Process garlic and parsley in a blender until chopped fine– put optional ingredients in first before blending the garlic and parley if using.  Place in a mixing bowl.  Add salt, vinegar, pepper and lemon juice, stir in olive oil.  Place in a glass jar and cover with thin layer of olive oil.  Will store in refrigerator for up to a month.

Wow!  I’m guessing some of that added to salad dressing would make some fabulous salad dressing.  Wonder if one could freeze it…

Push the cloves do


Turkey Tracks: Pulling the Garlic

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Turkey Tracks:  August 15, 2011

Pulling the Garlic

Garlic gets planted in the fall.  It’s a miracle to me that over the winter and the summer, one tiny clove grows into a whole bulb AND gives us a garlic scape just when the stored garlic is running out or has molded sometime in June.

I pulled our garlic Saturday.  It was a beautiful, sunshiny day, and I sat on the grass to trim off the bulbs and put the into a box.  They’re now in a single layer in three boxes in the garage attic, curing.  Soon the garage will smell like garlic.

Garlic is always listed as an immune system booster, so we eat LOTS of garlic.  It’s no accident that it can ward off a vampire since it is so powerful a protector of human health.

Here’s what a year’s supply of garlic for two people who have lots of guests looks like:

Here’s a close-up.  You can see that the stalks are quite spent now.  And you can see the flush of red under the coating of mud on the Russian Red bulbs.

Here’s a box full of fall and winter riches!

Garlic is super easy to grow and doesn’t take much space.  I amend my garden soil with chicken bedding, my kitchen compost, and worm castings in the fall.  In the spring I add whatever kitchen compost I’ve accumulated over the winter.  I cover my garden beds with straw, which breaks down over the winter, which adds more compost.  And, I add ground seaweed meal and azomite.  Garlic really likes azomite, and I do think it helps the garlic not to mold as winter stretches into early spring.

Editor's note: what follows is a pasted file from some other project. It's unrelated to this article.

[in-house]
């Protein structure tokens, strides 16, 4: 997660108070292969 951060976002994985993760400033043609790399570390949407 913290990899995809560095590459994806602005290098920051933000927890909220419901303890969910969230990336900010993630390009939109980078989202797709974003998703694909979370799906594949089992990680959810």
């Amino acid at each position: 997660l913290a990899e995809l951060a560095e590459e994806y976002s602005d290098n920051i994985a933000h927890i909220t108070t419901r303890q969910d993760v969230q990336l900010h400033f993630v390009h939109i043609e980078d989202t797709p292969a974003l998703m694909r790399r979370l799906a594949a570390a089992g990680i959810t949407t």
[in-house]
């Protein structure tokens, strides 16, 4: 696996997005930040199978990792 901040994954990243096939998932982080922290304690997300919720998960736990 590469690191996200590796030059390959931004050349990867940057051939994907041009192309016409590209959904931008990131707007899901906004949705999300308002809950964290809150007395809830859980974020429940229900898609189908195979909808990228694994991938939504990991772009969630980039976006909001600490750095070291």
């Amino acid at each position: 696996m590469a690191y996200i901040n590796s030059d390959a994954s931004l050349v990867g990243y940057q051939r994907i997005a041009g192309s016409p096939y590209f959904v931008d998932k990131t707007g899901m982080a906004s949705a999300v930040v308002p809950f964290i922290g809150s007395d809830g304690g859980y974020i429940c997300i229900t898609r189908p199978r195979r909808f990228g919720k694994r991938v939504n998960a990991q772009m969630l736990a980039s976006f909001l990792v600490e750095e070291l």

Here’s a picture of the size of the garlic bed this year.  It’s not large, as you can see.  It’s just that bare rectangle bounded by the kale and rock at the top, the La Ratte potatoes on the left, and the celery and lettuce below.

And, here’s a picture of the black, rich soil the worms make for us.  This batch is two years worth since we somehow didn’t empty the bin last fall.  I recover a batch of the worms to start again; the rest stay in the soil.  Or, go into the chickens, who have been working the garden since I turned them loose the other day.  The egg shells will get crushed up, and they add calcium back into the soil.

Speaking of La Ratte fingerling potatoes, I grabbled some for Saturday night dinner.  “Grabbled” is just a fancy word for digging some new potatoes before the green tops start showing yellow and falling over.  Here’s what they look like:

The one vine had about a dozen potatoes under it.  I boiled them in salted water, and they were heavenly:  nutty, buttery, and altogether wonderful.   We had them with grilled New  York strip steaks, Haricot Verte green beans from the garden, and a big, fresh salad with our lettuce, our green onions, and the first of the cukes and tomatoes we’re now getting–thanks to our CSA, Hope’s Edge.

Written by louisaenright

August 15, 2011 at 6:34 pm